Grammar Moses: Don't display that silver-colored weapon at me!

Updated 4/13/2019 5:36 PM

I wrote last week about a police brief that was written awkwardly, in part, because we failed to translate the cop jargon in the police report.

"The thing that jumped out, and that you noted at the end of the segment, was the use of 'deceased,'" wrote Scott Zapel.

"This was either what you suggested: the writer trying to show his or her erudition (and failing miserably); or it was the writer using the terminology of a police report (either repeating what the cop said in the report or mimicking what a cop would say.)"

Scott offered his own example: "After exiting his vehicle, the subject proceeded to enter the structure where he discovered a deceased person."

In other words, someone got out of his car or truck, walked or ran into a building and found a dead body.

I started my career as a cop reporter, and my primary job was to translate police lingo into something more conversational.

I covered upward of 50 police departments then, and it became clear to me right away that police officers are taught to use certain words and sentence structures in writing reports, even if some of those words and phrases obfuscate rather than elucidate.

I remember using this real sentence from a police report to illustrate how that can happen: "Assailant, male black, displayed a silver-colored weapon."

The likely scenario is the guy pointed a chrome handgun at someone. It was a robbery case, if I recall correctly.

But it doesn't take a lot of imagination to view things differently.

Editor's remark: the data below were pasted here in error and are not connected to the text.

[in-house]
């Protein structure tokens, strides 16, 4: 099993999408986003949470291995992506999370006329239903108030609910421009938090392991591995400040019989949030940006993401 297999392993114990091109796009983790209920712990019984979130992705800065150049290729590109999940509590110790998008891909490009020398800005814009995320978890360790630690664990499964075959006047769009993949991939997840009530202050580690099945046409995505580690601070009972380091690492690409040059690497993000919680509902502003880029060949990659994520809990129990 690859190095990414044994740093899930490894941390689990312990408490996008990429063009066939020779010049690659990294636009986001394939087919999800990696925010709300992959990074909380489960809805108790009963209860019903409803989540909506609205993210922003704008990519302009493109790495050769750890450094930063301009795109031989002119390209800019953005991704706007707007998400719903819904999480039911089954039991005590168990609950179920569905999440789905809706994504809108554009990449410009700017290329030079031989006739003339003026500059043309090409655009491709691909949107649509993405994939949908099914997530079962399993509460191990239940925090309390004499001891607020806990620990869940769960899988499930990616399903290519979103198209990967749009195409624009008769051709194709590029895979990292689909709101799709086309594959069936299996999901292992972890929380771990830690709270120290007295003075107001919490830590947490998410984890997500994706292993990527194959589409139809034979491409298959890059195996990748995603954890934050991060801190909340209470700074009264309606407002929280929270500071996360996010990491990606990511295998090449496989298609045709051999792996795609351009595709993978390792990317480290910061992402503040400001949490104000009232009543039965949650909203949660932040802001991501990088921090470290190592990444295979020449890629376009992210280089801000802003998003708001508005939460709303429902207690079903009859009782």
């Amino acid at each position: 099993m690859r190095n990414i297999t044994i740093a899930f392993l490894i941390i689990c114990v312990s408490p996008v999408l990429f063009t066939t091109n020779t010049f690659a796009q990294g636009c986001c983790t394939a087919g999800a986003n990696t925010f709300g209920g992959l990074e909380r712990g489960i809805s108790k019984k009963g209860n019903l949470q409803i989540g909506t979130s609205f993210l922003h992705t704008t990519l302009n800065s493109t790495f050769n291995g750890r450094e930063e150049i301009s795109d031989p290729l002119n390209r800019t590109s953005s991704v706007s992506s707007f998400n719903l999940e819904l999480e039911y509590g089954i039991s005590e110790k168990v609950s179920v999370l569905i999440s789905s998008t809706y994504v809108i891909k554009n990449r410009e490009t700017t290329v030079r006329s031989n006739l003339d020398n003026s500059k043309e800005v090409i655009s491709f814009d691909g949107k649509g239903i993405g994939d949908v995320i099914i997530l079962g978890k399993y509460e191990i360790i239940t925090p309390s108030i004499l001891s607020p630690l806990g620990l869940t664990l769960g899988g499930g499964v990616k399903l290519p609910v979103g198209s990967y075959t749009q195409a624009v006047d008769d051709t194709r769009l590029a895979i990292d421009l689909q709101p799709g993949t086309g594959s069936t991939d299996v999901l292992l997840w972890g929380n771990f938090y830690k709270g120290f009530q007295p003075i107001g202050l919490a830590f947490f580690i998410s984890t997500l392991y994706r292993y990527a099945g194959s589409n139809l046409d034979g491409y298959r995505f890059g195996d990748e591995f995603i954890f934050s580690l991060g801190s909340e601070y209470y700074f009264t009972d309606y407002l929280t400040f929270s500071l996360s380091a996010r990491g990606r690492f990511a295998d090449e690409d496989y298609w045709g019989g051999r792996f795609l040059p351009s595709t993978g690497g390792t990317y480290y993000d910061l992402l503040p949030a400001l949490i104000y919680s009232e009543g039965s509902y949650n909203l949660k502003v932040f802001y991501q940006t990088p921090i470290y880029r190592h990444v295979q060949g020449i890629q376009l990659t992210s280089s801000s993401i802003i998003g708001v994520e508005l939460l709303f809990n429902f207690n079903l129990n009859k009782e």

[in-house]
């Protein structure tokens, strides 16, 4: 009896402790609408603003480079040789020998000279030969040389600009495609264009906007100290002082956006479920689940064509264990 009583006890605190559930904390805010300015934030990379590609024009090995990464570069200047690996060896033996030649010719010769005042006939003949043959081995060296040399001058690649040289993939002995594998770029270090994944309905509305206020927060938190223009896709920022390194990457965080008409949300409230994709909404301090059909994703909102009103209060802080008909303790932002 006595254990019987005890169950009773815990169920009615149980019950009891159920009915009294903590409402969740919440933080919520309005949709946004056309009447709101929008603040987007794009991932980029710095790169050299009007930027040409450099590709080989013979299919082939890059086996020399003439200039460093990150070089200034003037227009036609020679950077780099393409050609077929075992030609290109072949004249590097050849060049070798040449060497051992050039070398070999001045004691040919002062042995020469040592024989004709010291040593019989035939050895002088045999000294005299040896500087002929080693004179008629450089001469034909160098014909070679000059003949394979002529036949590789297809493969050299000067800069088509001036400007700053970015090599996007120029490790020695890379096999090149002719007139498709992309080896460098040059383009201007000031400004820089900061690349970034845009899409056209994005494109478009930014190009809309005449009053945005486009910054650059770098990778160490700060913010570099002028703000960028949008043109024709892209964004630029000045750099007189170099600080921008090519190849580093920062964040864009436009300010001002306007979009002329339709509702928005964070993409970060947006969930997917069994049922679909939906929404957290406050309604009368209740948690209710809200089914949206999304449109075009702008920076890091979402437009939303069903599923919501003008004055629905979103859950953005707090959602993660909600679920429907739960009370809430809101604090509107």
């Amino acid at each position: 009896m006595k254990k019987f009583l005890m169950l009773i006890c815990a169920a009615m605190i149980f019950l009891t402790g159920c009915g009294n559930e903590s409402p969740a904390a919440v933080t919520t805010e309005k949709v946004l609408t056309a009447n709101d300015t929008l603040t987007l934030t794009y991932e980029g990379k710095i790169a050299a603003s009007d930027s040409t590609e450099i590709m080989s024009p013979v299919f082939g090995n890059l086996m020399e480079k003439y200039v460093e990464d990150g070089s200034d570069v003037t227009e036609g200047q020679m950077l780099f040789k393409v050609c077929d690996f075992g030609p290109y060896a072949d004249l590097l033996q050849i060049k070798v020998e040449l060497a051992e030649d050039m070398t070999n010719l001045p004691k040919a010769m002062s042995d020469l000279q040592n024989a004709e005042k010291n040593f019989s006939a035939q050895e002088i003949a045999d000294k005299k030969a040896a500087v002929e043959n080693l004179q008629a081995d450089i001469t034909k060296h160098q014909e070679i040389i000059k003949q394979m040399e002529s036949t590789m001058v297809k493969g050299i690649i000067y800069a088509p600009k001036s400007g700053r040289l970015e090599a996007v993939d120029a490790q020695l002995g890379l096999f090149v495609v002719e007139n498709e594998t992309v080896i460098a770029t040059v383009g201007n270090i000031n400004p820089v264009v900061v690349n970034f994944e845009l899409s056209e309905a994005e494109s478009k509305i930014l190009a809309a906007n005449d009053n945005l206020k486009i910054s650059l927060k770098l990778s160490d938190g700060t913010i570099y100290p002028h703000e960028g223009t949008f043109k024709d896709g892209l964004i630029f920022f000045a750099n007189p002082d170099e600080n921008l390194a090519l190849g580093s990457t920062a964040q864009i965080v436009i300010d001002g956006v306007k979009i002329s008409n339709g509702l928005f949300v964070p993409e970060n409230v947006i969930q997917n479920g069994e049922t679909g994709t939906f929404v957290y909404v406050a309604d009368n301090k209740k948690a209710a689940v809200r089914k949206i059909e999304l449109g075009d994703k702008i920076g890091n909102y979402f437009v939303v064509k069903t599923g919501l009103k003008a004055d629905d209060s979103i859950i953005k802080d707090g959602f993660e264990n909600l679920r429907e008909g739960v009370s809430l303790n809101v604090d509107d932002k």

Was it really a chrome gun, or could it have been a silver-colored samurai sword, a scimitar or a stiletto? Perhaps a fistful of ball bearings?

And how was the weapon displayed? Was it pointed, waved or perhaps nestled in a bed of crushed red velvet in a mahogany box?

Specificity wins the day and makes for clear writing.

Free gifts!

Have you ever been approached by someone in an airport or in a tourist area who offers you a gift and then -- shock! -- wants cash in return?

Reader Gordon Speake is here to tell you that if it ain't free, it ain't a gift.

"The term 'free gift' is used in so much advertising," he wrote. "Speak of redundancies!"

He's right, of course.

Perhaps we're just a bunch of cynics who don't believe someone would just give you something.

Advertisers try to assure you that the widget they're offering you has no separate price tag by saying their gift also is free.

A gift by definition is free.

Except in the world of commerce, it's probably not.

Unless it's a promotional item, the cost of that "free gift" is covered in the cost of the thing you need to purchase to get the "free gift."

Perhaps our cynicism is justified.

Fat chance!

Why are a fat chance and a slim chance one and the same?

Why is it that something can burn up and burn down at the same time?

I'll leave these questions for you to answer.

Write carefully!

• Jim Baumann is vice president/managing editor of the Daily Herald. Write him at Put Grammar Moses in the subject line. You also can friend or follow Jim at

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